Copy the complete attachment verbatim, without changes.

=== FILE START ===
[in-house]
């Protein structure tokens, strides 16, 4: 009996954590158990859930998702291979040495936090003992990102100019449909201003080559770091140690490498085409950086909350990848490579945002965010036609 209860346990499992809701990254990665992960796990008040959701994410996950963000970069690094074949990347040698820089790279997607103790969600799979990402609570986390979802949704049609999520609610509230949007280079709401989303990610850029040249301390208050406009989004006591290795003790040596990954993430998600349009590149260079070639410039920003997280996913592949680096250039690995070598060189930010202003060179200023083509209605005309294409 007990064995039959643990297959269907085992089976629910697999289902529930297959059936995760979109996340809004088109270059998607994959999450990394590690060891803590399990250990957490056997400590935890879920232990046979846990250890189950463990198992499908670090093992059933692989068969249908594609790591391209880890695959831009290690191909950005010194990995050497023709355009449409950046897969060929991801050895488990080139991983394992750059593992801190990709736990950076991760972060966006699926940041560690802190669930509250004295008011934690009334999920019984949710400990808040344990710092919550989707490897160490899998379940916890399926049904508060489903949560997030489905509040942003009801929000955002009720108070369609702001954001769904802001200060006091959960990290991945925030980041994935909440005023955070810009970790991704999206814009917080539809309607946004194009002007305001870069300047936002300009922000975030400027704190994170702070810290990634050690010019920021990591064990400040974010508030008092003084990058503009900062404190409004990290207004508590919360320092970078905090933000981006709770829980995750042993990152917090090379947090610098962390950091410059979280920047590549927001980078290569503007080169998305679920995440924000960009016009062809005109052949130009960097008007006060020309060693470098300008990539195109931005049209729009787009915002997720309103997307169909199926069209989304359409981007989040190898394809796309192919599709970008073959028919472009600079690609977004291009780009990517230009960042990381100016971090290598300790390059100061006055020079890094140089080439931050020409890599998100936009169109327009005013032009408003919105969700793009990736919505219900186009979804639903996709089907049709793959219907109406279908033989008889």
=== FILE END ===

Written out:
[in-house]
């Protein structure tokens, strides 16, 4: 009996954590158990859930998702291979040495936090003992990102100019449909201003080559770091140690490498085409950086909350990848490579945002965010036609 209860346990499992809701990254990665992960796990008040959701994410996950963000970069690094074949990347040698820089790279997607103790969600799979990402609570986390979802949704049609999520609610509230949007280079709401989303990610850029040249301390208050406009989004006591290795003790040596990954993430998600349009590149260079070639410039920003997280996913592949680096250039690995070598060189930010202003060179200023083509209605005309294409 007990064995039959643990297959269907085992089976629910697999289902529930297959059936995760979109996340809004088109270059998607994959999450990394590690060891803590399990250990957490056997400590935890879920232990046979846990250890189950463990198992499908670090093992059933692989068969249908594609790591391209880890695959831009290690191909950005010194990995050497023709355009449409950046897969060929991801050895488990080139991983394992750059593992801190990709736990950076991760972060966006699926940041560690802190669930509250004295008011934690009334999920019984949710400990808040344990710092919550989707490897160490899998379940916890399926049904508060489903949560997030489905509040942003009801929000955002009720108070369609702001954001769904802001200060006091959960990290991945925030980041994935909440005023955070810009970790991704999206814009917080539809309607946004194009002007305001870069300047936002300009922000975030400027704190994170702070810290990634050690010019920021990591064990400040974010508030008092003084990058503009900062404190409004990290207004508590919360320092970078905090933000981006709770829980995750042993990152917090090379947090610098962390950091410059979280920047590549927001980078290569503007080169998305679920995440924000960009016009062809005109052949130009960097008007006060020309060693470098300008990539195109931005049209729009787009915002997720309103997307169909199926069209989304359409981007989040190898394809796309192919599709970008073959028919472009600079690609977004291009780009990517230009960042990381100016971090290598300790390059100061006055020079890094140089080439931050020409890599998100936009169109327009005013032009408003919105969700793009990736919505219900186009979804639903996709089907049709793959219907109406279908033989008889």